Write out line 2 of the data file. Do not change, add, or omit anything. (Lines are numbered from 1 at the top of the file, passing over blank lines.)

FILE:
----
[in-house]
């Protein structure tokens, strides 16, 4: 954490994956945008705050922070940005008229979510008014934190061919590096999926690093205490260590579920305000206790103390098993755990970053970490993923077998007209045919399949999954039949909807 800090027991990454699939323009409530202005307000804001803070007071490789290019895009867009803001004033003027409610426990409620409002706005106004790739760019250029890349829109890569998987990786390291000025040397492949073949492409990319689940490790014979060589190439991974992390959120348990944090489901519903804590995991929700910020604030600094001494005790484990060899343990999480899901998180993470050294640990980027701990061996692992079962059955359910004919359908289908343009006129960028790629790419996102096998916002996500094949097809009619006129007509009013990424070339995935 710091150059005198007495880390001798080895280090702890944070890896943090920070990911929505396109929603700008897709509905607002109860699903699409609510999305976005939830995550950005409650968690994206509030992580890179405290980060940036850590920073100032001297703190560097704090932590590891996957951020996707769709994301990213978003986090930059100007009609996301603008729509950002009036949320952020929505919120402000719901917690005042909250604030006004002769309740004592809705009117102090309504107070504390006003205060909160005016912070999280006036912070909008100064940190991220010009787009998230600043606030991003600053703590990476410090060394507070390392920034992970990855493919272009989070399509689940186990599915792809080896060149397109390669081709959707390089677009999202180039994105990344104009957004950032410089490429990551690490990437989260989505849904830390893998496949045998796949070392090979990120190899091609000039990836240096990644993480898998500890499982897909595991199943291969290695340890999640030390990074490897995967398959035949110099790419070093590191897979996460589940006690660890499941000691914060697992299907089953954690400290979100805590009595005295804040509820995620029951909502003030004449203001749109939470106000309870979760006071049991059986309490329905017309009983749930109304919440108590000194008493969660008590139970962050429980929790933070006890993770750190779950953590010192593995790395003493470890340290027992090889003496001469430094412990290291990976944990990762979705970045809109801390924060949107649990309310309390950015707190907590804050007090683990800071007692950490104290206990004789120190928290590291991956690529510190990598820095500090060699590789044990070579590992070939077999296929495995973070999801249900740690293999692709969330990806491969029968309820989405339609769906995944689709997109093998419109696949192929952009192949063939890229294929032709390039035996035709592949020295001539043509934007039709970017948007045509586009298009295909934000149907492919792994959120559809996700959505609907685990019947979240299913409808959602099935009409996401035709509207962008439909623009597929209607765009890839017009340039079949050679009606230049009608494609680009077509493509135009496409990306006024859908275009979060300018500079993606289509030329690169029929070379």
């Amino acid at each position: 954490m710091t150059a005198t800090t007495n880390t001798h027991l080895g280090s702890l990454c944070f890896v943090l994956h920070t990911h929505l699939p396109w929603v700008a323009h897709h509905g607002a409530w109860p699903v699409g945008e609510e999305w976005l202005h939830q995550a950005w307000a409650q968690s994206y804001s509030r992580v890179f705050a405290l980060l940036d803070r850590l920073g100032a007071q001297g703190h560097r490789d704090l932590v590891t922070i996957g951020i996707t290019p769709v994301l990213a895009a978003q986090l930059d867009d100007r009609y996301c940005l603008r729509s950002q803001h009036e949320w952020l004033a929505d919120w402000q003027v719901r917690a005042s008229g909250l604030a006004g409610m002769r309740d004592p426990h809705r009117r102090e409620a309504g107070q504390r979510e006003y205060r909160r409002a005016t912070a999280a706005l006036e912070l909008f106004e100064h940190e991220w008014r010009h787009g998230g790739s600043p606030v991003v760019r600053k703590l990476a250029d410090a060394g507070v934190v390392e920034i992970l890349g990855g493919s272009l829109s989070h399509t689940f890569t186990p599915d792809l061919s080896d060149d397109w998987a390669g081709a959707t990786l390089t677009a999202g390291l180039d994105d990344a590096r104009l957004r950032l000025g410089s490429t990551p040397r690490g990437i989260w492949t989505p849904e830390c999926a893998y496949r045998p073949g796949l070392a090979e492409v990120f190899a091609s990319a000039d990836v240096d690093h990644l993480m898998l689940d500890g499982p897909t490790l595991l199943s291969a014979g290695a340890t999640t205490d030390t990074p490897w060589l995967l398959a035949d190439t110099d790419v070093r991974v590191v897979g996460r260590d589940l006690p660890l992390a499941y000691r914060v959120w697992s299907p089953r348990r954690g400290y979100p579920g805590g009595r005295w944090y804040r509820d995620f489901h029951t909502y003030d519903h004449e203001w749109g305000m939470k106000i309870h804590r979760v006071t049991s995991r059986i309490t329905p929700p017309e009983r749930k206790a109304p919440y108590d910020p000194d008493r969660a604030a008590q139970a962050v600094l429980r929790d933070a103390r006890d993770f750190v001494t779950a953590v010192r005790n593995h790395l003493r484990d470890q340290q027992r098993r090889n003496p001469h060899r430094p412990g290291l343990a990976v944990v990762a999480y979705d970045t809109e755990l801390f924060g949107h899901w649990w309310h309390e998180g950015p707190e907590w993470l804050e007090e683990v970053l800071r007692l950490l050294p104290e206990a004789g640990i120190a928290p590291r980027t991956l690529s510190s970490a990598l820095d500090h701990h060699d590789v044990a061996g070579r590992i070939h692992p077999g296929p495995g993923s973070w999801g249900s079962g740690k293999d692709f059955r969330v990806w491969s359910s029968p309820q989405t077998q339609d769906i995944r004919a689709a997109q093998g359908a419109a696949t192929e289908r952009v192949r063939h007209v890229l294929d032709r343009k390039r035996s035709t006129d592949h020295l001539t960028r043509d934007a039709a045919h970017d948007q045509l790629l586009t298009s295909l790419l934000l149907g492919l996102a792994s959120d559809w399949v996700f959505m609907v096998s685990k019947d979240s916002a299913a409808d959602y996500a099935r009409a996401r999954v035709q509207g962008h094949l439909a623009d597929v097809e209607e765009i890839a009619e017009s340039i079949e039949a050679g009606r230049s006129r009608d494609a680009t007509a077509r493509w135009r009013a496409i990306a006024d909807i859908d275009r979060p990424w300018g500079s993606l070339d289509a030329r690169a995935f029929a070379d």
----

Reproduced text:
């Protein structure tokens, strides 16, 4: 954490994956945008705050922070940005008229979510008014934190061919590096999926690093205490260590579920305000206790103390098993755990970053970490993923077998007209045919399949999954039949909807 800090027991990454699939323009409530202005307000804001803070007071490789290019895009867009803001004033003027409610426990409620409002706005106004790739760019250029890349829109890569998987990786390291000025040397492949073949492409990319689940490790014979060589190439991974992390959120348990944090489901519903804590995991929700910020604030600094001494005790484990060899343990999480899901998180993470050294640990980027701990061996692992079962059955359910004919359908289908343009006129960028790629790419996102096998916002996500094949097809009619006129007509009013990424070339995935 710091150059005198007495880390001798080895280090702890944070890896943090920070990911929505396109929603700008897709509905607002109860699903699409609510999305976005939830995550950005409650968690994206509030992580890179405290980060940036850590920073100032001297703190560097704090932590590891996957951020996707769709994301990213978003986090930059100007009609996301603008729509950002009036949320952020929505919120402000719901917690005042909250604030006004002769309740004592809705009117102090309504107070504390006003205060909160005016912070999280006036912070909008100064940190991220010009787009998230600043606030991003600053703590990476410090060394507070390392920034992970990855493919272009989070399509689940186990599915792809080896060149397109390669081709959707390089677009999202180039994105990344104009957004950032410089490429990551690490990437989260989505849904830390893998496949045998796949070392090979990120190899091609000039990836240096990644993480898998500890499982897909595991199943291969290695340890999640030390990074490897995967398959035949110099790419070093590191897979996460589940006690660890499941000691914060697992299907089953954690400290979100805590009595005295804040509820995620029951909502003030004449203001749109939470106000309870979760006071049991059986309490329905017309009983749930109304919440108590000194008493969660008590139970962050429980929790933070006890993770750190779950953590010192593995790395003493470890340290027992090889003496001469430094412990290291990976944990990762979705970045809109801390924060949107649990309310309390950015707190907590804050007090683990800071007692950490104290206990004789120190928290590291991956690529510190990598820095500090060699590789044990070579590992070939077999296929495995973070999801249900740690293999692709969330990806491969029968309820989405339609769906995944689709997109093998419109696949192929952009192949063939890229294929032709390039035996035709592949020295001539043509934007039709970017948007045509586009298009295909934000149907492919792994959120559809996700959505609907685990019947979240299913409808959602099935009409996401035709509207962008439909623009597929209607765009890839017009340039079949050679009606230049009608494609680009077509493509135009496409990306006024859908275009979060300018500079993606289509030329690169029929070379």